Joint Statement Following Meetings With Chancellor Willy Brandt of the Federal Republic of Germany in Key Biscayne, Florida.
THE PRESIDENT of the United States and the Chancellor of the Federal Republic of Germany, meeting in Key Biscayne, Florida, on December 28 and 29, reviewed the international developments that have occurred since their last meeting. They agreed that the close partnership between America and Europe has successfully withstood difficult tests and has demonstrated its importance for their common future.
Cooperation on monetary and trade policy, one of the most important conditions and guarantees for close American-European relations, has been successfully adapted to new conditions and now holds out favorable prospects for further development.
The future shape of economic relations between America and Western Europe will be based on close cooperation to be arranged between the United States and the enlarged European community.
Common defense through NATO is an essential component of both U.S. and German policy. In this spirit the progress of joint efforts on the part of the European allies plays a major role.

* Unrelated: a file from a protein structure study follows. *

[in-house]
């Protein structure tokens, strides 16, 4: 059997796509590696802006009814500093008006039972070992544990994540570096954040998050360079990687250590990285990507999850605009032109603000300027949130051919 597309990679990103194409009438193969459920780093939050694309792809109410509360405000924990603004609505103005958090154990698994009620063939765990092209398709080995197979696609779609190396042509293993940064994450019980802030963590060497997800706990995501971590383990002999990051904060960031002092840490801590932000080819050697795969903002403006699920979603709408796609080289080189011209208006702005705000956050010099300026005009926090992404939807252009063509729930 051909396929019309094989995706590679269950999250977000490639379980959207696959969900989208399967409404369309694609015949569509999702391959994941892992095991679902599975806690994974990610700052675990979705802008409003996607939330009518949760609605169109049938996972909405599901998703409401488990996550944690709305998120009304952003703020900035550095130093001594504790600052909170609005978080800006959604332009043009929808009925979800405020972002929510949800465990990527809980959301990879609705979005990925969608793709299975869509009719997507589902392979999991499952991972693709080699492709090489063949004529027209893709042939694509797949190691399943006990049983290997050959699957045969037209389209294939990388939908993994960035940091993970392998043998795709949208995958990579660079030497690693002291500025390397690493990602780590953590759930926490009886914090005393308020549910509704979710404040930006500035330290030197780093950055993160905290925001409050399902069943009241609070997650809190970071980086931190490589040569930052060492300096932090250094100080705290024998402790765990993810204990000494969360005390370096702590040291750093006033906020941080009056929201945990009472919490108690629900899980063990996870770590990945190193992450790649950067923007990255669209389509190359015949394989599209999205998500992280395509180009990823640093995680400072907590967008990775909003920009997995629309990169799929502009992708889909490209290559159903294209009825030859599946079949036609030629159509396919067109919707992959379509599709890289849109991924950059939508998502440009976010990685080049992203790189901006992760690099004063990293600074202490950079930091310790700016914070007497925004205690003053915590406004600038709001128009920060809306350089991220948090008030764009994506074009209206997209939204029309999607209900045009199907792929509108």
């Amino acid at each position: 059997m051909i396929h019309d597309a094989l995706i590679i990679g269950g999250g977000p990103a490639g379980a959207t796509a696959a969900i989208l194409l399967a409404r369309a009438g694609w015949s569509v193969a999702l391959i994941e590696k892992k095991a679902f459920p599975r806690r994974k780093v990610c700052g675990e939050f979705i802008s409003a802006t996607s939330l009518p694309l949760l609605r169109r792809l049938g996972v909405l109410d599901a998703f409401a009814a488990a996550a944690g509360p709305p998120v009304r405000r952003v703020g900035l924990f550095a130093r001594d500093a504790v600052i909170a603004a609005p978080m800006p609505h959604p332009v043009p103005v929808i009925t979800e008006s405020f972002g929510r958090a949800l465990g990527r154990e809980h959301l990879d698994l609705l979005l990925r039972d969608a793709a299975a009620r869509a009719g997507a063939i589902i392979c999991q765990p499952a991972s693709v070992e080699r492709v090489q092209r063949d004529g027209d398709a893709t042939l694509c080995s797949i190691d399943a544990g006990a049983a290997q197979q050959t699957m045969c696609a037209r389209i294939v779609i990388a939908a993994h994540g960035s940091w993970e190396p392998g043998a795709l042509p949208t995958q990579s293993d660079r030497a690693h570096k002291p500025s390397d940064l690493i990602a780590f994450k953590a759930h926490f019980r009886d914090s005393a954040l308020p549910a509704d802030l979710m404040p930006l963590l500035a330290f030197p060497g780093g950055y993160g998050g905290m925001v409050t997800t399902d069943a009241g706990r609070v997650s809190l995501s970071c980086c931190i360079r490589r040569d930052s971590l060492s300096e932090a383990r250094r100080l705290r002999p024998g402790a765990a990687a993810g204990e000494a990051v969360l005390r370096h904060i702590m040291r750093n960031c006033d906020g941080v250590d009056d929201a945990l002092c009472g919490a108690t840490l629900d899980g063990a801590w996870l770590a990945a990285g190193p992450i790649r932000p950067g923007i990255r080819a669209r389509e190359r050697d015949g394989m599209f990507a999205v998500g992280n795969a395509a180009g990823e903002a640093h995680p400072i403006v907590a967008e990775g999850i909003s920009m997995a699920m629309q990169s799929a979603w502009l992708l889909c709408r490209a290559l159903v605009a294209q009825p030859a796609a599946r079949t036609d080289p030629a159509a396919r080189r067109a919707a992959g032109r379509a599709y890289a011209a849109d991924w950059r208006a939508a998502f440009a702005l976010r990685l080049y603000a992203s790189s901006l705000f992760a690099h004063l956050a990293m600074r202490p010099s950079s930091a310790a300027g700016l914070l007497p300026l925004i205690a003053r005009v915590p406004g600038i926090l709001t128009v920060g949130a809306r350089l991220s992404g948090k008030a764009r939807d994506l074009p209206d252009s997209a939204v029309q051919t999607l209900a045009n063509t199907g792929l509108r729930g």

The President and the Chancellor were in agreement that all members of the alliance must adequately share the defense burden in order to ensure their common security.
The President reaffirmed that no decisions affecting the Alliance will be taken without full consultation with its allies.
The President reiterated that the American commitments in Europe will remain unchanged and that, in particular, no reductions in the American troops stationed in Europe will be made.
Preparations for early East-West talks on Mutual and Balanced Force Reductions should be fully coordinated within the Alliance. Agreed criteria for such reductions must insure that the Alliance's defense capability remains unimpaired. The U.S. will not negotiate its troop levels in Europe on a bilateral basis.
The President and the Chancellor agreed that a conference on European security and cooperation needs to be carefully prepared. In preparing common positions for CSCE and MBFR the United States and Western Europe will harmonize their views in the interest of improving East-West relations.
The President and the Chancellor welcomed the solidarity and close coordination between the three Western Powers, the Federal Republic of Germany and the other NATO allies throughout the negotiation of the Quadripartite Agreement on Berlin as well as the implementing agreement between the Federal Republic of Germany and the GDR [German Democratic Republic], which are important elements of the common Western policy.
Note: The joint statement was released at Key Biscayne, Fla.
On December 28, 1971, the White House released the transcript of a news briefing by Secretary of State William P. Rogers on his meeting in Key Biscayne with Walter Scheel, German Minister of Foreign Affairs.
Richard Nixon, Joint Statement Following Meetings With Chancellor Willy Brandt of the Federal Republic of Germany in Key Biscayne, Florida. Online by Gerhard Peters and John T. Woolley, The American Presidency Project https://www.presidency.ucsb.edu/node/240534